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Strategy Articles

The Road to Worlds: Australian Continentals

by Lucas Thompson, Ambassador

30th August 2018

Second Edition Australian Continentals winner Steve Hartmann
Title: The Pah Wraiths are Borg Oz Champ Day 2
Headquarters: Cardassia Prime, Hardscrabble World
Deck Size: 67 Cards
Deck Archetype: Speed Solver
Dilemma Pile Size: 40 Cards
Dilemma Pile Type: Attrition (with walls)
Victory Correctly Predicted By: LORE, Latok, and jadziadax8.

Steve's Commentary:
Why did you choose the deck that you used? What other decks did you consider using?

As soon as I saw The Enemy of my Enemy I knew I wanted to play a Cardassian deck. It wasn't until I looked at decks that had already used the card that I realised how powerful the interrupt actually is.

What sorts of decks were you hoping to face while playing your deck? What decks did you hope not to face?
Things are pretty slow in Australia at the moment so I wasn't really sure what to expect. I haven't seen many play Bridge Officers Test so I figured the repeating walls in my deck Tactical Disadvantage, Gorgon and Back to Basics would give me the defence necessary to help get the deck over the line.

I considered both Clayton's Dabo-ing Ferengi and Peter's Relativity decks which I expected to face. I thought the deck had answers to both of those decks.

Prior to this tournament, did you have much experience playing this deck (or decks like it)? Did you learn anything new about it when you played it this time?
I had never played this version of the deck but it is very similar to another I played a few years back with varying success.

Adding The Enemy of my Enemy and using it to trigger off One Peerless is crazy good. Parek is the obvious target for the skill and attribute gain, One makes Gorgon an almost certain auto stop, and he helps fuel Dukat and Crell Moset. The deck really took off with these two extra cards.

I used Telle in a few games and he caused the usual rule complications.

Did you use any situational cards (cards that you wouldn't expect to be useful in every game)? Are there any whose usefulness exceeded your expectations? Were there any that you wouldn't include if you played the deck again?
Crell Moset was there to help if I faced a kill heavy dilemma pile and Tacking in the Wind to cover problematic draws and events.

On day 2 I dumped a bunch of dilemmas and added Insurrection as defence for micro-teaming to help counter my Day 1 loss. It was very helpful in the semi-final vs Peter Hill slowing him significantly on his second mission attempt.

What would you nominate as the MVP card from your deck?
It's hard to go past One Peerless. It is a real utility card in the deck fueling both the offence and defence of the deck.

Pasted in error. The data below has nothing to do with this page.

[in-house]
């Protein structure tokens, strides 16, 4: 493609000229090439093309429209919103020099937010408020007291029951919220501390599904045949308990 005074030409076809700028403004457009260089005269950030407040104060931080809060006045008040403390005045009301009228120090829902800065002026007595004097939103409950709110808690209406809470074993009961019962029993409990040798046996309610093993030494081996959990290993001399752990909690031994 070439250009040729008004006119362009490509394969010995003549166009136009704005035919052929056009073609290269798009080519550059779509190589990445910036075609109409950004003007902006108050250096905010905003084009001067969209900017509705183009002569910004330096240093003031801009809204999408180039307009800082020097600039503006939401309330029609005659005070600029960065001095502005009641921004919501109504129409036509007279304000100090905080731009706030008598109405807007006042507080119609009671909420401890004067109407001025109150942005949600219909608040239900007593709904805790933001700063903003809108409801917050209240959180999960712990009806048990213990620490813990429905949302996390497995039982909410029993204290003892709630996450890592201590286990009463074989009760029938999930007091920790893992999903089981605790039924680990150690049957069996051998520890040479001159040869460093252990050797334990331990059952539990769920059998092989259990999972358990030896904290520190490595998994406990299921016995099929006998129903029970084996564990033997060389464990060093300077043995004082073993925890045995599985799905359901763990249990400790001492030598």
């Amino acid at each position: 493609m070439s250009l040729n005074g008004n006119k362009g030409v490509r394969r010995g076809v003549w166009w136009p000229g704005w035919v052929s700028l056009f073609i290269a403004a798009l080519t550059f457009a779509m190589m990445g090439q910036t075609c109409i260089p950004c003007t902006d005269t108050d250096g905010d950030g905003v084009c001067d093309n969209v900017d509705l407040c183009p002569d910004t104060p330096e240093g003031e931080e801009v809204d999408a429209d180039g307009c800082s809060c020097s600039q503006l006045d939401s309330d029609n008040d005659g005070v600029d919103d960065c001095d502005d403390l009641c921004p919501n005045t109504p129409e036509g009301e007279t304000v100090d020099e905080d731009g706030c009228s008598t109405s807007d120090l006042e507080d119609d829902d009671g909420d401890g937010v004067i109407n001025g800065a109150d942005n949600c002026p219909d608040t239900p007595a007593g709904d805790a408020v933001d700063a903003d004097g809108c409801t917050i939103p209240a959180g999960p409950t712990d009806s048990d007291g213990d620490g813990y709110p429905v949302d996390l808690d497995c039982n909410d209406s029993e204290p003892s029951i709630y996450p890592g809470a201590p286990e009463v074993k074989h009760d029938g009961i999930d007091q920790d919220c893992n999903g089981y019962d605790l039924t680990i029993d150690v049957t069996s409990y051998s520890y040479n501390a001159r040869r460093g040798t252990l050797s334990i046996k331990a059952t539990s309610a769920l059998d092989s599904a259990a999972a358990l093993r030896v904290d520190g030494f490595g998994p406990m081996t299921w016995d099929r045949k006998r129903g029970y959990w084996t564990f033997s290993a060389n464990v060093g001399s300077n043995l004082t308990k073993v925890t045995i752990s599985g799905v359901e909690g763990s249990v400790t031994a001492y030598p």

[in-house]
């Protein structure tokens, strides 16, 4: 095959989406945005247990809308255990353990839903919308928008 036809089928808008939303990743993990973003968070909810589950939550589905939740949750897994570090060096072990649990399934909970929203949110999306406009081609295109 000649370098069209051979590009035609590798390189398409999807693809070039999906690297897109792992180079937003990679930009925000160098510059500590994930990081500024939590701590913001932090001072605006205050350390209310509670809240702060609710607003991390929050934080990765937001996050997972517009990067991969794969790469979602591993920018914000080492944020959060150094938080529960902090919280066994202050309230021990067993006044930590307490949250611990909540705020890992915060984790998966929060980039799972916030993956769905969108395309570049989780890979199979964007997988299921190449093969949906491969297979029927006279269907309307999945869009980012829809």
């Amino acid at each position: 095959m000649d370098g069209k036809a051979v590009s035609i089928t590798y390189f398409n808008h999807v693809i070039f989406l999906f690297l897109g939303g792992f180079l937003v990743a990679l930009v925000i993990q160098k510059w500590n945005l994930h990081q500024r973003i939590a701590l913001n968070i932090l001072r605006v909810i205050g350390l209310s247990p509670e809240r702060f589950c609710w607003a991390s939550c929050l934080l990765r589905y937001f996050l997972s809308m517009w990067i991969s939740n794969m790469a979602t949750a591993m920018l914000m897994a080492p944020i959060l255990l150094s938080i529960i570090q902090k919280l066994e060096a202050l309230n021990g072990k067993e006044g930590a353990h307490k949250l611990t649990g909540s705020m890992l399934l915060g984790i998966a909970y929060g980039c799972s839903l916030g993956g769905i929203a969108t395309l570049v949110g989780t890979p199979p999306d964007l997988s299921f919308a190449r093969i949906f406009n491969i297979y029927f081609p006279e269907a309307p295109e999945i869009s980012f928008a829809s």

Do you have anything else you'd like to say about your deck?
The Enemy of my Enemy is a better version of Covenant for Cardassians. To ensure fairness, I hope Bajorans get a better version of The Central Command :)

My Commentary:
I've written several times recently about the power of Cardassian decks since the introduction of The Enemy of My Enemy. They're good! This time, I'd like to focus on the process of updating an old deck, as Chompers has done here. It's a skill worth honing, especially if you haven't built something new in a while, and want to play something mostly familiar, but with some new twists. for reference, the link to the new deck is in the header, and there's a link to the old one in the body of the interview.

First thing to notice is that Chompers kept both the deck and the dilemma pile roughly the same size. Proportions have changed slightly, and some key cards have swapped in and out, but he's kept the general size the same.

Next, most of the changes seem to cascade from the decision to use The Enemy of My Enemy instead of Comfort Women. To get the most out of this new power card, Steve carved some room out of the non-Cardassian part of the deck for three copies of One, and added some space for three copies of Tacking Into the Wind (likely for recycling the milled cards) by cutting down the number of ships by one, cutting a few personnel, and a couple copies of Surprise Party.

As a result, the new version of the deck will play a little differently, since there are slightly more cards that will stick around in the hand in the early game. There are also fewer personnel that you can count on having in play for skills, and I suspect that drove the missions change. Deliver Evidence and its two span in space is amazing but can really dictate your personnel choices with its atypical skill requirements - it was likely a lot easier to juggle the mission skill matrix with the new mission set-up we see here.

The dilemma pile increases the number Gorgons to go with those copies of One, but otherwise it is largely uses dilemmas that are just more popular these days. I'd like to call out Occupational Hazards in particular as one that I've seen more of recently. Moral Choice is a great anti-Federation card, but it won't hit those darker-blue Starfleet cards (and Hazards likely will). Just be careful, because at least Moral Choice is good for one stop (that gets prevented) against this deck, while Hazards won't even get that.

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